By Charlotte Smith
Justice has a meaning, but after witnessing the hog farm industry trial over the past four weeks it has become obvious, that in our culture today, justice does not go by its definition at all times. According to the Dictionary the there are two meanings of the word justice.
One definition of the word is just behavior or treatment; the quality of being fair and reasonable; impartiality. The second definition listed for justice is judge, magistrate, jurist; a judge or magistrate, in particular a judge of the supreme court of a country or state. There has been a miscarriage of justice in reference to both its meanings during this lawsuit involving the hog industry and their neighbors.
It has been appalling to watch the justice system during the third hog industry lawsuit, held in Raleigh at the U.S. District Courtroom presided over by Judge Earl Britt. Jury members snuggle themselves in blankets appearing to be half asleep, a witness backtracks their testimony, lawyers misrepresent the evidence and all this happens while Judge Britt lounges back in his cushioned seat.
Our judicial system needs to be held accountable. The hog farm trials set to change the way of life and the economic system for many in Southeastern North Carolina and potentially across the globe. At the very least I would hope the judge and jury would sit up and listen with interest to all sides of the trial, but that hope has gone.
As I watched one juror wrap herself in a blanket, recline against the wall with eyes fading it was extremely apparent folks do not understand the magnitude of their service to our country. What kind of judge lets blankets into the courtroom?
We are not going to court for nap time! The Plaintiff’s attorney, Michael Kaeske tried to explain the importance of this trial to the jury. Court cases make changes in our culture, in our economy, in our government.
This trail has left me pondering if this whole country has become lethargic. Do we not care about our neighbors? Do we not care about hard working men and women trying to make an honest living? Do we only serve out of duty?
As a homeowner I can understand issues I may face living close to a farm. I have been there and done that. As a business owner I can comprehend the burden of employing people and trying to walk the strait and narrow to keep Uncle Sam and “big brother” happy. As an active citizen I can appreciate the politics happening to keep our economy and government running the best they can for all involved.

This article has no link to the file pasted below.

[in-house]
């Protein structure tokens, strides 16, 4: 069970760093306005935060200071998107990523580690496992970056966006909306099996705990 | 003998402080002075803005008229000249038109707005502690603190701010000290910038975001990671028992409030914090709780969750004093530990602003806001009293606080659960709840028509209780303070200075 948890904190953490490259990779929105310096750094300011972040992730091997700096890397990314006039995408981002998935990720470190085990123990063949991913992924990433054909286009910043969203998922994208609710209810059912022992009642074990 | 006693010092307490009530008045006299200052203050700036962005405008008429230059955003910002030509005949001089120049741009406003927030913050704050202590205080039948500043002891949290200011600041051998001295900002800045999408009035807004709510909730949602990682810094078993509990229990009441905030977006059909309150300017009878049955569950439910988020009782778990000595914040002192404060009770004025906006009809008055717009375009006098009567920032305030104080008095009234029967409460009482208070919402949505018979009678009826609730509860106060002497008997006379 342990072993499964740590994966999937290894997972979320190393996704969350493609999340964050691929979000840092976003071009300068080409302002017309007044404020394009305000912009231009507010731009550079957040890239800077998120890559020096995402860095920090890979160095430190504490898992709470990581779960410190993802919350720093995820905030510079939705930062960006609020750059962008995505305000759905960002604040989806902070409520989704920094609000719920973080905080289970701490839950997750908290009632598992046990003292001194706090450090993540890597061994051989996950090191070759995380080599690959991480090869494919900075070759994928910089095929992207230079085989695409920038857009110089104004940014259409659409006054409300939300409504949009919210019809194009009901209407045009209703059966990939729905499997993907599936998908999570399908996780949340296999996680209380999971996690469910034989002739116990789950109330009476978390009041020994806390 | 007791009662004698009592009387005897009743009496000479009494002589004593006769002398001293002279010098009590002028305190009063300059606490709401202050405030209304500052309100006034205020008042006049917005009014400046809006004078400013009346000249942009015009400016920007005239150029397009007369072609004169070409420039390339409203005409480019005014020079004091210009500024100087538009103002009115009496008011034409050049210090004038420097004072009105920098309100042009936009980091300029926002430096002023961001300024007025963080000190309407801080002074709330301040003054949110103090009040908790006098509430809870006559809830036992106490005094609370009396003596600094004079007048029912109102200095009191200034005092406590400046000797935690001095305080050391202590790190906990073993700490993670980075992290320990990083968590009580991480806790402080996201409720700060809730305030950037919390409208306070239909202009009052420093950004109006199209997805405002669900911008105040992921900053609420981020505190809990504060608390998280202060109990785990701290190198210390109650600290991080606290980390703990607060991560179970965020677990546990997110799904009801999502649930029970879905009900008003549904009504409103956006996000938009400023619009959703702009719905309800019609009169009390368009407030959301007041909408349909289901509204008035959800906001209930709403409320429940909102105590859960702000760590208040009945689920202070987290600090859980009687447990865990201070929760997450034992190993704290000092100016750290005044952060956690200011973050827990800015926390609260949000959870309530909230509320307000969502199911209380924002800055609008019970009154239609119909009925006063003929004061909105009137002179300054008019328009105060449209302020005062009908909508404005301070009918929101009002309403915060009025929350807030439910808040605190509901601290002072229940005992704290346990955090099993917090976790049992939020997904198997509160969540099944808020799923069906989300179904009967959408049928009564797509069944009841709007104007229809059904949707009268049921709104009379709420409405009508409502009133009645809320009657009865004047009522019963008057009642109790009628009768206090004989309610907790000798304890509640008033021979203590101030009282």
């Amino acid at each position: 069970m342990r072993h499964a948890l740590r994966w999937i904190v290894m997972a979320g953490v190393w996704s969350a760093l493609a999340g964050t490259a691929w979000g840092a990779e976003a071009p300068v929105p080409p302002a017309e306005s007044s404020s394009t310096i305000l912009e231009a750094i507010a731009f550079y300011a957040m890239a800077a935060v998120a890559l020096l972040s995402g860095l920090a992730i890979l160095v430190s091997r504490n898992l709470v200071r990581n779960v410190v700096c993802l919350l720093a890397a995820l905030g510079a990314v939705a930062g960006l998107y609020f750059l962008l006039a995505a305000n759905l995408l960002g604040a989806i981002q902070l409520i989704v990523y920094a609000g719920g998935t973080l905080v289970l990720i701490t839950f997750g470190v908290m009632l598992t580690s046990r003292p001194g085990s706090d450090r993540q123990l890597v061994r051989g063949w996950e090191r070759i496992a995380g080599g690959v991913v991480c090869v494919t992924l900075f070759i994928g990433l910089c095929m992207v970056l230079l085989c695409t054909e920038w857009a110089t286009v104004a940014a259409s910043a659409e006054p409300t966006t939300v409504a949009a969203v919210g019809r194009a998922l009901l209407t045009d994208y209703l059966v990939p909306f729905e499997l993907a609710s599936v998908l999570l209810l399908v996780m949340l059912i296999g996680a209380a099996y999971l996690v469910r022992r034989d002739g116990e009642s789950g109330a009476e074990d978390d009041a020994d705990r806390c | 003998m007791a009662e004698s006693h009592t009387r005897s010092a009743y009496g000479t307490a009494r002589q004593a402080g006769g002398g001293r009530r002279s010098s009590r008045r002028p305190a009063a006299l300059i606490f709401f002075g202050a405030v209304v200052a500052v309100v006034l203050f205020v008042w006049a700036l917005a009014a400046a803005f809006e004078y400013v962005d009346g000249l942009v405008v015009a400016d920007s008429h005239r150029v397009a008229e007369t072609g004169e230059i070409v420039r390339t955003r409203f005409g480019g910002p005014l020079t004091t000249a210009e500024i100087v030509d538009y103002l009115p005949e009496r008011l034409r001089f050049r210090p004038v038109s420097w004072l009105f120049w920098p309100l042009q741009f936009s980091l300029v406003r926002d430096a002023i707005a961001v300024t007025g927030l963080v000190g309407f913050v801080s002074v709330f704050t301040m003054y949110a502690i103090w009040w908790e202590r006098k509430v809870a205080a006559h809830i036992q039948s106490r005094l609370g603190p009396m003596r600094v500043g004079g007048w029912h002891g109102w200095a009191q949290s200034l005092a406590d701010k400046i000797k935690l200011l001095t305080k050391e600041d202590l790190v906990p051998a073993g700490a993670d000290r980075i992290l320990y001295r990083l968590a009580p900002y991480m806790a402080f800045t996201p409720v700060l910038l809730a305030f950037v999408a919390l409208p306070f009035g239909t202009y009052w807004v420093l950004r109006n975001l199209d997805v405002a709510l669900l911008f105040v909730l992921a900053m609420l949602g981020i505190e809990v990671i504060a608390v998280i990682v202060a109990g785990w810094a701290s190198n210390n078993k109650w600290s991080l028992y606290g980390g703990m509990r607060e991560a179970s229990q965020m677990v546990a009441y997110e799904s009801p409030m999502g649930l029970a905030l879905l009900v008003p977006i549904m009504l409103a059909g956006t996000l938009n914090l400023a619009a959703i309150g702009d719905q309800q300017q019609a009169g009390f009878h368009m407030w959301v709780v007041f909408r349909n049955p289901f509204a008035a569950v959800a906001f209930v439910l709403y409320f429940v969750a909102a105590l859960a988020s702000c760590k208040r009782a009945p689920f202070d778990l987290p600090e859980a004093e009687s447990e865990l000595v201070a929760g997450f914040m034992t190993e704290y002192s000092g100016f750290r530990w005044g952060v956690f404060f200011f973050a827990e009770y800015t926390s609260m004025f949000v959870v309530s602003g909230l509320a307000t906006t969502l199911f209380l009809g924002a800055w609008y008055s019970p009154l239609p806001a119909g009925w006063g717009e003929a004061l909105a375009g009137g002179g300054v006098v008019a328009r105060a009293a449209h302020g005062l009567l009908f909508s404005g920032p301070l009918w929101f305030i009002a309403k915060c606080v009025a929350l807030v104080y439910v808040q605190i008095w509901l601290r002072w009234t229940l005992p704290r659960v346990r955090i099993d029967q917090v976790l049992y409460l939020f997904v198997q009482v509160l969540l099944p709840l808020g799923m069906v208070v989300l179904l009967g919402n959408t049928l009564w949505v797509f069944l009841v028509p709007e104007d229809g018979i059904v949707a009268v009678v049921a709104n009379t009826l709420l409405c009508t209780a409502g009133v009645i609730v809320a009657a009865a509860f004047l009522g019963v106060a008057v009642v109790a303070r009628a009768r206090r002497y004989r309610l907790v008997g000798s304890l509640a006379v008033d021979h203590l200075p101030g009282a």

However, as a tax paying resident of North Carolina I would like my money back for the way this third hog industry law suit has been handled. As I stated before; during this trial so many absurd things have been allowed to happen. This case should have been declared a mistrial.
Jury members being allowed to lounge around like it is half past noon in Kindergarten is just the tip of the iceberg sinking the justice in this case. As I reported earlier during this trial one of the plaintiff’s testified the nuisance smell was coming from a field fertilized with human waste. After a break with his lawyer, the plaintiff was allowed to come back and testify he made a mistake and the smell was from the hog farm.
This plaintiff was not impeached for his conflicting testimonies. As a matter of fact, during closing arguments while the defense attorney, Neale was reminding the jury about the conflicting testimony I watched several of the jurors become distracted from the point by a sudden coughing spell made by the plaintiff.
The plaintiff coughed so much one of his attorney’s team members got up, went to the lawyers table for a bottle water and handed it to the plaintiff seated in the gallery. The judge said nothing.
I have also reported about the lawyer’s tactics and adding his own words as he read evidence. You would have thought the Judge would have been on to his tactic after the first objection, but nope. He allowed the lawyer to continue adding his own words to the evidence, objection after objection never stopping the lawyer until an objection was made.
Yesterday I watched as the defendant was repeatedly referred to as a foreigner. Kaeske has made it clear through out the trial the parent company of Murphy-Brown, LLC (operated here in NC) has “foreign” owners. “Isn’t calling the defendants foreign or foreigners discrimination,” I thought?
The amount the defendants’ profits were on display yesterday right before the end of the closing arguments. Salaries of the company’s executives were on the big screen for all to see before the jury was asked to start calculating how much should be awarded to the plaintiffs if the jury found proof in the plaintiff’s case.
Judge Britt told the jury, in this case both sides should be treated as equals holding no prejudices against them. I had to chuckle because of the hypocrisy of it all. “Don’t hold anything against the rich foreign folks causing the smell in the country,” I mused.
I will end my thoughts now as I just received word $473.5 million dollars has been awarded to the plaintiffs in this landmark trial. Guess we will see how the appeal process works.